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Effects of systemic hypoxia on human muscular adaptations to resistance exercise training.

Kon M, Ohiwa N, Honda A, Matsubayashi T, Ikeda T, Akimoto T, Suzuki Y, Hirano Y, Russell AP - Physiol Rep (2014)

Bottom Line: The increase in muscular endurance was significantly higher in the HRT group.Plasma VEGF concentration and skeletal muscle capillary-to-fiber ratio were significantly higher in the HRT group than the NRT group following training.Our results suggest that, in addition to increases in muscle size and strength, HRT may also lead to increased muscular endurance and the promotion of angiogenesis in skeletal muscle.

View Article: PubMed Central - PubMed

Affiliation: Department of Sports Sciences, Japan Institute of Sports Sciences, 3-15-1 Nishigaoka, KitaTokyo, Japan Centre for Physical Activity and Nutrition Research, School of Exercise and Nutrition Sciences, Deakin University, Burwood, Victoria, Australia.

No MeSH data available.


Related in: MedlinePlus

Changes in exercise volume during leg‐press exercises at 70% of 1RM before (baseline) and after (8 weeks) the resistance training program. NRT, normoxic resistance training (n =7); HRT, hypoxic resistance training (n =9). Values are represented as means ± SE. Significantly different from baseline: **P <0.01; significantly different from NRT: #P <0.05.
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fig02: Changes in exercise volume during leg‐press exercises at 70% of 1RM before (baseline) and after (8 weeks) the resistance training program. NRT, normoxic resistance training (n =7); HRT, hypoxic resistance training (n =9). Values are represented as means ± SE. Significantly different from baseline: **P <0.01; significantly different from NRT: #P <0.05.

Mentions: Muscular endurance was evaluated as the exercise volume of bilateral leg‐press exercise performed at 70% 1RM (Figure 2). Muscular endurance significantly increased in both groups after training (P <0.01). However, the exercise volumes were significantly higher in the HRT group than in the NRT group at the posttraining time point (P <0.05) (Figure 2).


Effects of systemic hypoxia on human muscular adaptations to resistance exercise training.

Kon M, Ohiwa N, Honda A, Matsubayashi T, Ikeda T, Akimoto T, Suzuki Y, Hirano Y, Russell AP - Physiol Rep (2014)

Changes in exercise volume during leg‐press exercises at 70% of 1RM before (baseline) and after (8 weeks) the resistance training program. NRT, normoxic resistance training (n =7); HRT, hypoxic resistance training (n =9). Values are represented as means ± SE. Significantly different from baseline: **P <0.01; significantly different from NRT: #P <0.05.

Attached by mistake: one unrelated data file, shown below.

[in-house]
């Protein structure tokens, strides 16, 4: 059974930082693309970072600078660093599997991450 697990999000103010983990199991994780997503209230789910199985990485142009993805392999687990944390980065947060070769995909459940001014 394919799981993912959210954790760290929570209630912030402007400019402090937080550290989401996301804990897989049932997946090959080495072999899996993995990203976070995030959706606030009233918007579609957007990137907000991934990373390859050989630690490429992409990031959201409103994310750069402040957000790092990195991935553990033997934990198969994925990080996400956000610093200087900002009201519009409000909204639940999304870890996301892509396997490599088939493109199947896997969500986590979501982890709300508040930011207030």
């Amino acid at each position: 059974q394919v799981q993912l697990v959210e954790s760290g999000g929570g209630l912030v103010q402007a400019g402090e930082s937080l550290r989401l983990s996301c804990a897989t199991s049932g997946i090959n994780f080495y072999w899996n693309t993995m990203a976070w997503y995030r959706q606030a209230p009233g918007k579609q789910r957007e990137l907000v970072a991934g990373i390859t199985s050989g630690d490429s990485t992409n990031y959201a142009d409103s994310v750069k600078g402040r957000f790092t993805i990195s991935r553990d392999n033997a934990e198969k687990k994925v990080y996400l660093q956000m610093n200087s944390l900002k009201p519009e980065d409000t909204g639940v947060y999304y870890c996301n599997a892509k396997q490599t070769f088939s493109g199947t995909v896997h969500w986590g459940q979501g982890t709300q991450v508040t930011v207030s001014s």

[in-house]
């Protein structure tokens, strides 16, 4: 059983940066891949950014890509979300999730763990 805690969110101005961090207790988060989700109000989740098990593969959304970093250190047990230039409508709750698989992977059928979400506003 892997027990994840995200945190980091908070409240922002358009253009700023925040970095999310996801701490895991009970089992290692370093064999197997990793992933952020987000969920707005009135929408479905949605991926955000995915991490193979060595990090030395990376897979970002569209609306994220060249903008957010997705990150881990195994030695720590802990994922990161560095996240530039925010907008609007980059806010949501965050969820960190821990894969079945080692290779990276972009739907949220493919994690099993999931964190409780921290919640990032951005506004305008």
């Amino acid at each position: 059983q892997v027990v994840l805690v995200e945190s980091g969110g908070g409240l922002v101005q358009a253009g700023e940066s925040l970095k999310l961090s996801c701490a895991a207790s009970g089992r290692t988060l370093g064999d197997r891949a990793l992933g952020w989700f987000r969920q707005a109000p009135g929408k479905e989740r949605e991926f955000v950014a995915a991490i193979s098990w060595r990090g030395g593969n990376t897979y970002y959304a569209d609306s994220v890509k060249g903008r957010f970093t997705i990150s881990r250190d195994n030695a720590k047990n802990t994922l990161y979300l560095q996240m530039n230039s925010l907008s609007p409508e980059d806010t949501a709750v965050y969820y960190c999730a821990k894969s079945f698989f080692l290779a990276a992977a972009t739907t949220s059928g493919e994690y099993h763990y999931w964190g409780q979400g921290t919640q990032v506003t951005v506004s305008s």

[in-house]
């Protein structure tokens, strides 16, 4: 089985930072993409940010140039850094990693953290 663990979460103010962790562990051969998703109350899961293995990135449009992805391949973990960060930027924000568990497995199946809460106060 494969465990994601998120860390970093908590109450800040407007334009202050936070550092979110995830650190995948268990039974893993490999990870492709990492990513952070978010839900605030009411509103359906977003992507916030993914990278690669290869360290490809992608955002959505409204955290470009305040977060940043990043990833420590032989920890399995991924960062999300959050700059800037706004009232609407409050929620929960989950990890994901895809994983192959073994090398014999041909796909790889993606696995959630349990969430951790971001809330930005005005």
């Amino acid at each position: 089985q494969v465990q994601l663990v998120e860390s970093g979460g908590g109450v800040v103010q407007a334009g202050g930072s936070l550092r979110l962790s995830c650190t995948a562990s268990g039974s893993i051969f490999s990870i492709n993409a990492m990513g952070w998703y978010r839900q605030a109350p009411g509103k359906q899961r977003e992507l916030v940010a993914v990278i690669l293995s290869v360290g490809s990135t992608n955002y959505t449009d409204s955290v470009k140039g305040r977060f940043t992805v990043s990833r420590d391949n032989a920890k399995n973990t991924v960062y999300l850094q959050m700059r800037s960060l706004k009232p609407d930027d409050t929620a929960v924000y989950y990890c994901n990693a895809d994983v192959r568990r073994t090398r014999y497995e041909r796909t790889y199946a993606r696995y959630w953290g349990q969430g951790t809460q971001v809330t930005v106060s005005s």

© Copyright Policy - open-access
Related In: Results  -  Collection

License
Show All Figures
getmorefigures.php?uid=PMC4208656&req=5

fig02: Changes in exercise volume during leg‐press exercises at 70% of 1RM before (baseline) and after (8 weeks) the resistance training program. NRT, normoxic resistance training (n =7); HRT, hypoxic resistance training (n =9). Values are represented as means ± SE. Significantly different from baseline: **P <0.01; significantly different from NRT: #P <0.05.
Mentions: Muscular endurance was evaluated as the exercise volume of bilateral leg‐press exercise performed at 70% 1RM (Figure 2). Muscular endurance significantly increased in both groups after training (P <0.01). However, the exercise volumes were significantly higher in the HRT group than in the NRT group at the posttraining time point (P <0.05) (Figure 2).

Bottom Line: The increase in muscular endurance was significantly higher in the HRT group.Plasma VEGF concentration and skeletal muscle capillary-to-fiber ratio were significantly higher in the HRT group than the NRT group following training.Our results suggest that, in addition to increases in muscle size and strength, HRT may also lead to increased muscular endurance and the promotion of angiogenesis in skeletal muscle.

View Article: PubMed Central - PubMed

Affiliation: Department of Sports Sciences, Japan Institute of Sports Sciences, 3-15-1 Nishigaoka, KitaTokyo, Japan Centre for Physical Activity and Nutrition Research, School of Exercise and Nutrition Sciences, Deakin University, Burwood, Victoria, Australia.

No MeSH data available.


Related in: MedlinePlus